The majority of the studies suggest improvement in metabolic variable/s. Data are summarized in [Table 5]. Gore and Wolfe [19] have reported an increase in adenosine triphosphate/total adenosine phosphate, as well as a statistically significant decrease in glucose, palmitate oxidation, and respiratory quotient. One retrospective analysis [13] reported an initial decrease in serum lactate but a subsequent rise in serum lactate in the β-blocker group as compared to control group. The authors did not comment on the time frame in which the analysis or the intervention compared between the groups. Three studies [12],[17],[18] did not comment on the metabolic parameters.
Table 5: Metabolic changes in reviewed studies

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The RCT [11] showed a statistically significant reduction in mortality in the β-blocker group. One retrospective analysis of patients on β-blockers [12] showed improved survival from 17.8% to 22.1% respectively. This study had not scored the severity of sepsis in both groups. The other retrospective analysis of patients on β-blockers [13] showed no difference in mortality rate with a trend toward the worse outcome, but did not reach statistical significance. One retrospective interventional group [15] and one case series [16] quoted a mortality rate of 33% and 10%, respectively. One case series [17] 7 of the 11 patients had survived. The other studies have not commented on mortality.

Adverse outcome

The retrospective interventional study [15] reported asymptomatic bradycardia in 2 patients, increased norepinephrine requirement in 9 patients and increase in milrinone requirements in 6 patients.

The pilot study [14] administered 500 ml of 6% hydroxyethyl starch in 6 patients. A case series [17] described the use of temporary pacing wire in 1 patient, discontinuing β-blocker because of asymptomatic bradycardia and administration of atropine. This study initiated treatments at HR of 100. The case series [16] reported rebound tachycardia after cessation of esmolol. The rest of the studies have not mentioned significant adverse incidents.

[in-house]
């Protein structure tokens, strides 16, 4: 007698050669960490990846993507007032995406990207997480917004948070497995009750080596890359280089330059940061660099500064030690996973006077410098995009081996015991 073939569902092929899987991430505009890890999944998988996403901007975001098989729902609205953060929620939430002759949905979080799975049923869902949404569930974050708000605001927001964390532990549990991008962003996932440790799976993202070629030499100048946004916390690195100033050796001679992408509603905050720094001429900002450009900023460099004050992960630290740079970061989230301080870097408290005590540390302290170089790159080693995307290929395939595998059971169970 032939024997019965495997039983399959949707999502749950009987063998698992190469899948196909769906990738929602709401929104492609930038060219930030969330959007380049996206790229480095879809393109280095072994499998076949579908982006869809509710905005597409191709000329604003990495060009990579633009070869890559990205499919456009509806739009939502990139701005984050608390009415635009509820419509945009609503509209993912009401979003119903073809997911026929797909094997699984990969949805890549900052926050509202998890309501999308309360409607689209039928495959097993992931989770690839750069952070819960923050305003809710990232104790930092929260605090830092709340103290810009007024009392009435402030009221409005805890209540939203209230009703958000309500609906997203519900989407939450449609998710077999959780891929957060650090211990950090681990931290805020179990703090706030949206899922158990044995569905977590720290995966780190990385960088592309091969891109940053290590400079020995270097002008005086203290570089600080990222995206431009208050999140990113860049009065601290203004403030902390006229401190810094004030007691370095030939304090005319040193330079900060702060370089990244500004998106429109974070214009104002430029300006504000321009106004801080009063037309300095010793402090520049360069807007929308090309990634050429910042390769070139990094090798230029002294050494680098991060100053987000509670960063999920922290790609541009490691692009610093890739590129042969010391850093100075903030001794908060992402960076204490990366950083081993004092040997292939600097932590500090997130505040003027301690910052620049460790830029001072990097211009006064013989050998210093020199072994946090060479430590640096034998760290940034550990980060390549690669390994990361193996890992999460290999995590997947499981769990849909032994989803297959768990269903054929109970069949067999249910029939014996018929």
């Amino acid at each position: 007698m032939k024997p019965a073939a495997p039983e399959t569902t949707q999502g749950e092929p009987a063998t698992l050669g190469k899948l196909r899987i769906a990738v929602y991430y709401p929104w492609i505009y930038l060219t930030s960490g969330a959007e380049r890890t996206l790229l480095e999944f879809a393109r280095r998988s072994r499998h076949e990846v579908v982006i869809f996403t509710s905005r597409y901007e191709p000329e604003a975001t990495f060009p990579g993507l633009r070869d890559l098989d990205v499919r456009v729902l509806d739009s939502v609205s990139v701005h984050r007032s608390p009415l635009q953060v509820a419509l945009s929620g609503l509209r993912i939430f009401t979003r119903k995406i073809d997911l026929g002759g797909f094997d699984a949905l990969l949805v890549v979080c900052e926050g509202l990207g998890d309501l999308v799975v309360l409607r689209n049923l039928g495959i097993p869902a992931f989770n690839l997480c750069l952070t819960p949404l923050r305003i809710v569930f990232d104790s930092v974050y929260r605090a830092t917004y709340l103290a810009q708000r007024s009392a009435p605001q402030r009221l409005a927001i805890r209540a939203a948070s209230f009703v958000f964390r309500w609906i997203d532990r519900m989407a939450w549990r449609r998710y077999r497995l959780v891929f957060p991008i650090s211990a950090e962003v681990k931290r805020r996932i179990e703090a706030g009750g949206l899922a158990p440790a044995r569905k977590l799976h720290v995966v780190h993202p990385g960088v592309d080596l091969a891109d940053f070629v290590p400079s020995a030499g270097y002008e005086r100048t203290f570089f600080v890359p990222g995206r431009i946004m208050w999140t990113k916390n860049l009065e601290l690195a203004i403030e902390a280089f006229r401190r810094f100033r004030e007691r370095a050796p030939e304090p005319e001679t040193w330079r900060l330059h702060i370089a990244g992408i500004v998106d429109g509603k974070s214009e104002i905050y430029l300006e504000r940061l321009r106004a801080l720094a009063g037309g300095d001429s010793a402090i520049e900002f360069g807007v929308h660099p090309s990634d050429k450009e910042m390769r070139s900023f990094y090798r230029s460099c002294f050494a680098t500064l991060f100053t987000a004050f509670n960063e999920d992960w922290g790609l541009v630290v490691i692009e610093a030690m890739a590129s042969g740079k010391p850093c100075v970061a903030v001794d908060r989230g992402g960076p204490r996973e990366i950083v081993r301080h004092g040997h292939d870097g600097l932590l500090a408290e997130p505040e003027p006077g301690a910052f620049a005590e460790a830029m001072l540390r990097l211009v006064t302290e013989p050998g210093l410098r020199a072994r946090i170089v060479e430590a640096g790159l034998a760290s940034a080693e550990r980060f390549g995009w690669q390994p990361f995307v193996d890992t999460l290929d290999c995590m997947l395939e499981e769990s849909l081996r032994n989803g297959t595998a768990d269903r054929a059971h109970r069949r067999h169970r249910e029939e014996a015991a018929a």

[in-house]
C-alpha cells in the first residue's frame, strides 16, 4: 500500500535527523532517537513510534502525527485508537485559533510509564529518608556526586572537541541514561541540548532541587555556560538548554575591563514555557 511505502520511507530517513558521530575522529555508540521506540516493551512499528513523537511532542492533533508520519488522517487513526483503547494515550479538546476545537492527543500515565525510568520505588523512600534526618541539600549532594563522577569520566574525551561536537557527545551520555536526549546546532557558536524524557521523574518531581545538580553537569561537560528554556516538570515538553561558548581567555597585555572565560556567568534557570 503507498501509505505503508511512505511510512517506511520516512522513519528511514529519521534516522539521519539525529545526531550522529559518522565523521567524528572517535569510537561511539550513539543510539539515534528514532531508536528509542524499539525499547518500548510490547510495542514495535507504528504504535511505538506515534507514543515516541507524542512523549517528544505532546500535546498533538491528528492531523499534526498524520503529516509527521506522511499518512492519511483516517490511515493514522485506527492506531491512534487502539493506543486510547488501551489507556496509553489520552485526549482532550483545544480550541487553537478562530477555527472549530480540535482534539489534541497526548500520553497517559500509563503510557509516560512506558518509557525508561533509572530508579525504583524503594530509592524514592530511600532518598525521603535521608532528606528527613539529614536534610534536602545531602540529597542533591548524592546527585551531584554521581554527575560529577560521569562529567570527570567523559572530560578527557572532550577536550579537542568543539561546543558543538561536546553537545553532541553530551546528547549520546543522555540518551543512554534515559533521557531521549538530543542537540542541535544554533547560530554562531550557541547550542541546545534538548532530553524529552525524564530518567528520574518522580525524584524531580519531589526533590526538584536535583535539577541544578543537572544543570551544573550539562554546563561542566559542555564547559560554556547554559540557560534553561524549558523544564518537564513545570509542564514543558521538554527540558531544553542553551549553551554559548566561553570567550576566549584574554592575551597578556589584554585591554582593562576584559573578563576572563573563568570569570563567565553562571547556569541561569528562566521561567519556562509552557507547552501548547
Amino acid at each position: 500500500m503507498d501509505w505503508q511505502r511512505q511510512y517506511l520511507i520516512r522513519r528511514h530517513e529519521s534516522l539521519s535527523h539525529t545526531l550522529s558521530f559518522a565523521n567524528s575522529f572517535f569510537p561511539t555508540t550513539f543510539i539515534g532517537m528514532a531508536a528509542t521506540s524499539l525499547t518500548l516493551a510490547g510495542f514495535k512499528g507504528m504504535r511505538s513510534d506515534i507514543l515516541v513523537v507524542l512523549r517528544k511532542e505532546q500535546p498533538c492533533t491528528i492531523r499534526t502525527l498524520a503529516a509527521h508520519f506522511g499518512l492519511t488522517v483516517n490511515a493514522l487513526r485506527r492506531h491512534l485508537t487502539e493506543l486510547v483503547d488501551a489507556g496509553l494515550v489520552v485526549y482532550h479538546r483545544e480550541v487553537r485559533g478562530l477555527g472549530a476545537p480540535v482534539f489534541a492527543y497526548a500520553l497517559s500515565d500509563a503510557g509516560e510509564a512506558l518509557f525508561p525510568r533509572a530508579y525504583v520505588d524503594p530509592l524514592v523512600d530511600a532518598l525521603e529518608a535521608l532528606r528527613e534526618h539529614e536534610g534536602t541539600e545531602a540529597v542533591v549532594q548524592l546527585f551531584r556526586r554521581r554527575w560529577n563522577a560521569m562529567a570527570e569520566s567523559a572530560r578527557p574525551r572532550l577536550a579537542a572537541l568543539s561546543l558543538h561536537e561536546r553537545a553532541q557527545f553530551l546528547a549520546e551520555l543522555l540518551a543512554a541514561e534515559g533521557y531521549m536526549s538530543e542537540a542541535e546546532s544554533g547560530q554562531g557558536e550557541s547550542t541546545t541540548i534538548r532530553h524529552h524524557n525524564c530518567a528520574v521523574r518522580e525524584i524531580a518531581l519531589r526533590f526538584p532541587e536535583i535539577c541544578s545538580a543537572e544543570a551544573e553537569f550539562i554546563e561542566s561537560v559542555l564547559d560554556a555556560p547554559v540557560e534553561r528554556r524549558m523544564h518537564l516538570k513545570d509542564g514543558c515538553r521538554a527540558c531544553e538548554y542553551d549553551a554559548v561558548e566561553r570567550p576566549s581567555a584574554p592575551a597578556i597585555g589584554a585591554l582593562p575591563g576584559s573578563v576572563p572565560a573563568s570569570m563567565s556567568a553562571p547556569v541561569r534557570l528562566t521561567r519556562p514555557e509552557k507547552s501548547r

Discussion Top

This systematic review has revealed some evidence for the benefit of β-blocker in sepsis with limited adverse outcomes. The 9 included studies described 1090 patients on β-blocker prior to ICU admission and 186 patients being administered β-blockers during their ICU stay. β-blocker therapy led to improvement in HR control in 6 studies. There was no significant detrimental effect on MAP. Esmolol was the most commonly used agent in the included studies. Infusions of esmolol had a statistically significant improvement in HR control in 4 studies. [11],[14],[16],[19] Studies that have used esmolol have significantly better HR control than those that used other agents; 100% compared with 89.2%. HR control may be the primary target in future trials as using this target has improved mortality with the limited adverse outcome. However, the target HR value is not yet known; some of the studies targeted a HR of 90 beats per minute, and others targeted a 20% reduction in HR from baseline HR. Increased HR causes shortening of diastolic relaxation time and impairment in diastolic function compromising coronary perfusion thereby leading to cardiac ischemia. Studies have shown that tachycardia is associated with increased incidence of cardiac events in critically ill high-risk patients. [20],[21],[22] The contribution of HR control alone to the improvement of outcomes in septic patients is currently being addressed by the MODIfY trial (reducing elevated HR in patients with the multiple organ dysfunction syndromes by Ivabradine MODIfY (RCT).

There was a trend toward improvement in stroke volume or stroke volume index [11],[14],[15],[19] and decrease in cardiac output. [11],[14],[15],[18],[19] Tachycardia worsens myocardial impairment in sepsis, and diastolic filling thereby leading to a decrease in stroke volume. [20] The improvement in stroke volume and stroke volume index in this review could be because the lowering of HR improves diastolic filling and thereby leads to an improvement in stroke volume. HR control also improves myocardial contractility improving stroke volume. Decreases in HR have a comparable decrease in cardiac output possibly because in sepsis cardiac output is predominately dependent on HR.